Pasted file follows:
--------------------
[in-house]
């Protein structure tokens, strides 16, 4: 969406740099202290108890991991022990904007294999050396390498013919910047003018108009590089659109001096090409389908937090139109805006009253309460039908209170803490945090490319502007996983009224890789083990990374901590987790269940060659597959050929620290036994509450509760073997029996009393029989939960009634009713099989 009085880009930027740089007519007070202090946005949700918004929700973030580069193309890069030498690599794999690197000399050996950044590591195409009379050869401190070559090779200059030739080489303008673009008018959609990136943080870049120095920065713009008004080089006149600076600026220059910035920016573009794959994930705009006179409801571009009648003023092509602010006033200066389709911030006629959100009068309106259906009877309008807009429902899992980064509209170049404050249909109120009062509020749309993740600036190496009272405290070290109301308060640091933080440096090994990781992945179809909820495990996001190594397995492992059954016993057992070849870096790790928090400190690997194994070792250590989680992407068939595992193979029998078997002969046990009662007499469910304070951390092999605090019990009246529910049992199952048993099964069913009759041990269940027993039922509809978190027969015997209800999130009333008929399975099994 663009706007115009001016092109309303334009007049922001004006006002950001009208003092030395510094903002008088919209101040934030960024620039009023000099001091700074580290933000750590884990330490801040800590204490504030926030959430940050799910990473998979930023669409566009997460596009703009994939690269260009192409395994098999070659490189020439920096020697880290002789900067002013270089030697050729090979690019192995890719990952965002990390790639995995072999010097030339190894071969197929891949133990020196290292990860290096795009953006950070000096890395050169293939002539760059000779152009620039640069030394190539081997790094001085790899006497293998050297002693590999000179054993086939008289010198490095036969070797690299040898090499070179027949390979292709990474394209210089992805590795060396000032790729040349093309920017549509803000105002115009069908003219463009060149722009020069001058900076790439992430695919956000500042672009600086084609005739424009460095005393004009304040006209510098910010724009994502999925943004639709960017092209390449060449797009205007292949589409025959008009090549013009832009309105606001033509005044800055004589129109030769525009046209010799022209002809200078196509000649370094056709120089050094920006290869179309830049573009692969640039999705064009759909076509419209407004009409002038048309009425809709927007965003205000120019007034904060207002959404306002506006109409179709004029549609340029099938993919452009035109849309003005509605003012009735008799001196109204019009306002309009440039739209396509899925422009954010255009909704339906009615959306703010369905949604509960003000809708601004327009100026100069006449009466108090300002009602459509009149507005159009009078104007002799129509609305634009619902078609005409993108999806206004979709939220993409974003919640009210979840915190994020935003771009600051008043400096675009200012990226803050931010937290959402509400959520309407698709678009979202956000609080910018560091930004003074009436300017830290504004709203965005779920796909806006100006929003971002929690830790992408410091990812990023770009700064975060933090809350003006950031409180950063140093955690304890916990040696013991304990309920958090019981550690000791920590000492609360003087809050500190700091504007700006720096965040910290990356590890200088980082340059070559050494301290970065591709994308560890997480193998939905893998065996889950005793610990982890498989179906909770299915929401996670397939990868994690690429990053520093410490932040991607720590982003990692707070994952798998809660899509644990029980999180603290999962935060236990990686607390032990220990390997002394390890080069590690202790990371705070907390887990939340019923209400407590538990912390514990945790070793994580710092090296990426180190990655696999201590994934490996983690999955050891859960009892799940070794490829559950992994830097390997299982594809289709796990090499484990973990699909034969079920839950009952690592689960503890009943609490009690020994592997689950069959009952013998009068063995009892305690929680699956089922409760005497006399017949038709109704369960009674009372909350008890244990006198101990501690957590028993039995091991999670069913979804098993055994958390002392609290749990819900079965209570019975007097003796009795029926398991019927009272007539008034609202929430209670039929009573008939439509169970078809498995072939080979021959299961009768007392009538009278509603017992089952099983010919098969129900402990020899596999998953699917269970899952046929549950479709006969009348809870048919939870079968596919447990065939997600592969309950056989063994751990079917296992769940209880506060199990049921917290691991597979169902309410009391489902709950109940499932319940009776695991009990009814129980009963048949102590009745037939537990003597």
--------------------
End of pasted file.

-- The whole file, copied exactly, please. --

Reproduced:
[in-house]
């Protein structure tokens, strides 16, 4: 969406740099202290108890991991022990904007294999050396390498013919910047003018108009590089659109001096090409389908937090139109805006009253309460039908209170803490945090490319502007996983009224890789083990990374901590987790269940060659597959050929620290036994509450509760073997029996009393029989939960009634009713099989 009085880009930027740089007519007070202090946005949700918004929700973030580069193309890069030498690599794999690197000399050996950044590591195409009379050869401190070559090779200059030739080489303008673009008018959609990136943080870049120095920065713009008004080089006149600076600026220059910035920016573009794959994930705009006179409801571009009648003023092509602010006033200066389709911030006629959100009068309106259906009877309008807009429902899992980064509209170049404050249909109120009062509020749309993740600036190496009272405290070290109301308060640091933080440096090994990781992945179809909820495990996001190594397995492992059954016993057992070849870096790790928090400190690997194994070792250590989680992407068939595992193979029998078997002969046990009662007499469910304070951390092999605090019990009246529910049992199952048993099964069913009759041990269940027993039922509809978190027969015997209800999130009333008929399975099994 663009706007115009001016092109309303334009007049922001004006006002950001009208003092030395510094903002008088919209101040934030960024620039009023000099001091700074580290933000750590884990330490801040800590204490504030926030959430940050799910990473998979930023669409566009997460596009703009994939690269260009192409395994098999070659490189020439920096020697880290002789900067002013270089030697050729090979690019192995890719990952965002990390790639995995072999010097030339190894071969197929891949133990020196290292990860290096795009953006950070000096890395050169293939002539760059000779152009620039640069030394190539081997790094001085790899006497293998050297002693590999000179054993086939008289010198490095036969070797690299040898090499070179027949390979292709990474394209210089992805590795060396000032790729040349093309920017549509803000105002115009069908003219463009060149722009020069001058900076790439992430695919956000500042672009600086084609005739424009460095005393004009304040006209510098910010724009994502999925943004639709960017092209390449060449797009205007292949589409025959008009090549013009832009309105606001033509005044800055004589129109030769525009046209010799022209002809200078196509000649370094056709120089050094920006290869179309830049573009692969640039999705064009759909076509419209407004009409002038048309009425809709927007965003205000120019007034904060207002959404306002506006109409179709004029549609340029099938993919452009035109849309003005509605003012009735008799001196109204019009306002309009440039739209396509899925422009954010255009909704339906009615959306703010369905949604509960003000809708601004327009100026100069006449009466108090300002009602459509009149507005159009009078104007002799129509609305634009619902078609005409993108999806206004979709939220993409974003919640009210979840915190994020935003771009600051008043400096675009200012990226803050931010937290959402509400959520309407698709678009979202956000609080910018560091930004003074009436300017830290504004709203965005779920796909806006100006929003971002929690830790992408410091990812990023770009700064975060933090809350003006950031409180950063140093955690304890916990040696013991304990309920958090019981550690000791920590000492609360003087809050500190700091504007700006720096965040910290990356590890200088980082340059070559050494301290970065591709994308560890997480193998939905893998065996889950005793610990982890498989179906909770299915929401996670397939990868994690690429990053520093410490932040991607720590982003990692707070994952798998809660899509644990029980999180603290999962935060236990990686607390032990220990390997002394390890080069590690202790990371705070907390887990939340019923209400407590538990912390514990945790070793994580710092090296990426180190990655696999201590994934490996983690999955050891859960009892799940070794490829559950992994830097390997299982594809289709796990090499484990973990699909034969079920839950009952690592689960503890009943609490009690020994592997689950069959009952013998009068063995009892305690929680699956089922409760005497006399017949038709109704369960009674009372909350008890244990006198101990501690957590028993039995091991999670069913979804098993055994958390002392609290749990819900079965209570019975007097003796009795029926398991019927009272007539008034609202929430209670039929009573008939439509169970078809498995072939080979021959299961009768007392009538009278509603017992089952099983010919098969129900402990020899596999998953699917269970899952046929549950479709006969009348809870048919939870079968596919447990065939997600592969309950056989063994751990079917296992769940209880506060199990049921917290691991597979169902309410009391489902709950109940499932319940009776695991009990009814129980009963048949102590009745037939537990003597």